Roy to write final chapter as a Husky

Thursday night, the legacy of Brandon Roy will be forever vaulted into the rafters of Bank of America Arena and into the minds of Husky nation.
Roy will become only the second Husky to have his jersey retired, as his No. 3 will be raised along side the No. 25 of Bob Houbregs.
A product of Seattle's Garfield High School, Roy's basketball career is a story born in the Northwest, of a young man overcoming limitations, ignoring temptations of fame and ultimately reaching his goal of being a Husky great. This is a story still being written only hours south of his alma mater, down the I-5 corridor in Portland.
But Thursday night the final chapter will be inked in what can now be considered a legendary career at the University of Washington.
"I know his jersey needed to be retired," explained Washington head coach Lorenzo Romar. "You're talking about a guy that was here for four years and was a part of three consecutive NCAA Tournament teams. I don't think in the history of this program, anyone has been involved in more then three. He was the player of the year in our conference his senior year and also a first-team All-American. There's just not many that have got that done.
"In Brandon's situation, there wasn't much discussion or debate," said Romar. "it was going to get done, it was only a matter of when."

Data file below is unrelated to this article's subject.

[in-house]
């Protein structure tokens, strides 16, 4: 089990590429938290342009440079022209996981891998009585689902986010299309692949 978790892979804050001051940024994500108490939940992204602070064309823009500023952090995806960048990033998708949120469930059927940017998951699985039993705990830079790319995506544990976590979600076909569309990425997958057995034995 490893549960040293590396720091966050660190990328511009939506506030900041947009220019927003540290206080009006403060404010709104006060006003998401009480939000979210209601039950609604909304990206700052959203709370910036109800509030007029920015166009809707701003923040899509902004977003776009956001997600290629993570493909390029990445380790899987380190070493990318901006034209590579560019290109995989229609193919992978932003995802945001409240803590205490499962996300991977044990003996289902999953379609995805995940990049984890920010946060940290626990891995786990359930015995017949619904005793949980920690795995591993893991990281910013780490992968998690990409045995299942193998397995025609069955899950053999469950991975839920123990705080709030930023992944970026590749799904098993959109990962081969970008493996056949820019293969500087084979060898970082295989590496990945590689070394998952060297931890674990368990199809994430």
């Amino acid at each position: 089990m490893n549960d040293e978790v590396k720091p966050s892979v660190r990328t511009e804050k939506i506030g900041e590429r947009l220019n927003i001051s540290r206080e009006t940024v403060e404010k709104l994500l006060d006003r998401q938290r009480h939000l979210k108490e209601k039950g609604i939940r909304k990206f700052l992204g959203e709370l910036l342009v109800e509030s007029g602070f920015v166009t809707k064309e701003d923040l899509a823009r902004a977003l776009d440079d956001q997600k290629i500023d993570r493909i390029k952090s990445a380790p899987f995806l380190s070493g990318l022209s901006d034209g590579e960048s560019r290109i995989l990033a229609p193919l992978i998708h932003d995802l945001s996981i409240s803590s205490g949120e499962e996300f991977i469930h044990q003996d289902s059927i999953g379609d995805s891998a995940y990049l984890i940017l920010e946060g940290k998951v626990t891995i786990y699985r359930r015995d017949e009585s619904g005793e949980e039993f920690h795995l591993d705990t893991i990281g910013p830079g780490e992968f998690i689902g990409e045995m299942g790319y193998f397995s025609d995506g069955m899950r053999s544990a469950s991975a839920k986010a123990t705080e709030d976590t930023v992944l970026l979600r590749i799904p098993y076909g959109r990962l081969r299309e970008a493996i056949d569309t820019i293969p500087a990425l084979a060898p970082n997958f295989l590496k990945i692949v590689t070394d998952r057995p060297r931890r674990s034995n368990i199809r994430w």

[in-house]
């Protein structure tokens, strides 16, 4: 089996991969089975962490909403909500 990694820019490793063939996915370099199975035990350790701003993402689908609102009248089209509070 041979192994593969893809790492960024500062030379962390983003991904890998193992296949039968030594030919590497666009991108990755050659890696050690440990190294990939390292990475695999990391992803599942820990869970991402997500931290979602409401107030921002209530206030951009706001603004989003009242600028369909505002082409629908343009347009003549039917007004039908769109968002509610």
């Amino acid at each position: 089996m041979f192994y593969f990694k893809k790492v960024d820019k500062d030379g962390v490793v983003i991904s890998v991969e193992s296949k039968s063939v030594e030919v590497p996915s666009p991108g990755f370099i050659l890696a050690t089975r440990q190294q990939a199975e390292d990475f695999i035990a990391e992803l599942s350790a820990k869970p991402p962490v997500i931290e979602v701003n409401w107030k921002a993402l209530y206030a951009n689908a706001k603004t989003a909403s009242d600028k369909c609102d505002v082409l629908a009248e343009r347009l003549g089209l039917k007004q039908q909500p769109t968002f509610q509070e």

Everyone in Seattle knew the name Brandon Roy after he earned the KingCo League MVP as a junior at Garfield. The nation began to learn about the talented guard after he averaged 22.3 points and 10.4 rebounds per game, leading his team to a fourth place finish in the Class 4A state tournament, while earning league MVP honors for a second time as a senior.
The hype around Roy became so great, that he entered his name into the 2002 NBA draft. He never hired an agent or attended any pre-draft camps, and would eventually withdraw his name to focus on forging a career at the University of Washington.
The journey didn't start with ease however, as a learning disability forced Roy to retake the SAT's multiple times before earning a qualifying score. In fact, his college future was so much in doubt, that he took a job at the local Seattle docks, cleaning shipping containers until it became clear he could begin to pursue his dream.
But once on campus, it didn't take long for Romar to know he had something special in Roy.
"When we found out he was eligible to play - to see how excited he was - that was special," expressed Romar. "When we found out he was eligible to play, we took him over to the gym and taught him the offense. It was January and guys were struggling to figure it out, but he learned it in 45 minutes. I thought, 'man this is a pretty bright guy'."
Roy averaged 17.2 minutes in his first season, scoring 6.1 points and grabbing 2.9 rebounds per game. As a sophomore, he quickly became one of the Huskies' go-to guys, leading the team in minutes and rebounds with 30.2 and 5.3 respectively, and was second in points and assists, with 12.9 and 3.3. Suddenly, a star was born. That season, the Huskies finished second in Pac-10, their best result since 1986, earning a trip to the NCAA Tournament for the first time since 1999.